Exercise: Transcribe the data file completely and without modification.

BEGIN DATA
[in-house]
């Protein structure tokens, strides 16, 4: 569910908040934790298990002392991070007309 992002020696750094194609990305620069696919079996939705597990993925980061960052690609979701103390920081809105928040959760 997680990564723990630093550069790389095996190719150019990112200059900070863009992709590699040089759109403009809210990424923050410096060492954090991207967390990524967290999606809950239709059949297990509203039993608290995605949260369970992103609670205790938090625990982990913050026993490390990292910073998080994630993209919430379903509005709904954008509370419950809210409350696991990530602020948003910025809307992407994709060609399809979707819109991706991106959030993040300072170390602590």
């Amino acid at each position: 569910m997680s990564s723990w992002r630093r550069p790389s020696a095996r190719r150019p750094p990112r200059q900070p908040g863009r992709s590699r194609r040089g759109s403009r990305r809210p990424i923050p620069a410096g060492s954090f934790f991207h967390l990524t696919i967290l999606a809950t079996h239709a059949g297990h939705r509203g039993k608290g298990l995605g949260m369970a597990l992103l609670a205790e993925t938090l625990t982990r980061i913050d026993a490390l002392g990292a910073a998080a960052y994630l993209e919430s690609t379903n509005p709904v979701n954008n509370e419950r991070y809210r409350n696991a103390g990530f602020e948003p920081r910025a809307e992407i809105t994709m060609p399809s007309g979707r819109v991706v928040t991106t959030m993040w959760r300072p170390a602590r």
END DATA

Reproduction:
[in-house]
């Protein structure tokens, strides 16, 4: 569910908040934790298990002392991070007309 992002020696750094194609990305620069696919079996939705597990993925980061960052690609979701103390920081809105928040959760 997680990564723990630093550069790389095996190719150019990112200059900070863009992709590699040089759109403009809210990424923050410096060492954090991207967390990524967290999606809950239709059949297990509203039993608290995605949260369970992103609670205790938090625990982990913050026993490390990292910073998080994630993209919430379903509005709904954008509370419950809210409350696991990530602020948003910025809307992407994709060609399809979707819109991706991106959030993040300072170390602590």
């Amino acid at each position: 569910m997680s990564s723990w992002r630093r550069p790389s020696a095996r190719r150019p750094p990112r200059q900070p908040g863009r992709s590699r194609r040089g759109s403009r990305r809210p990424i923050p620069a410096g060492s954090f934790f991207h967390l990524t696919i967290l999606a809950t079996h239709a059949g297990h939705r509203g039993k608290g298990l995605g949260m369970a597990l992103l609670a205790e993925t938090l625990t982990r980061i913050d026993a490390l002392g990292a910073a998080a960052y994630l993209e919430s690609t379903n509005p709904v979701n954008n509370e419950r991070y809210r409350n696991a103390g990530f602020e948003p920081r910025a809307e992407i809105t994709m060609p399809s007309g979707r819109v991706v928040t991106t959030m993040w959760r300072p170390a602590r």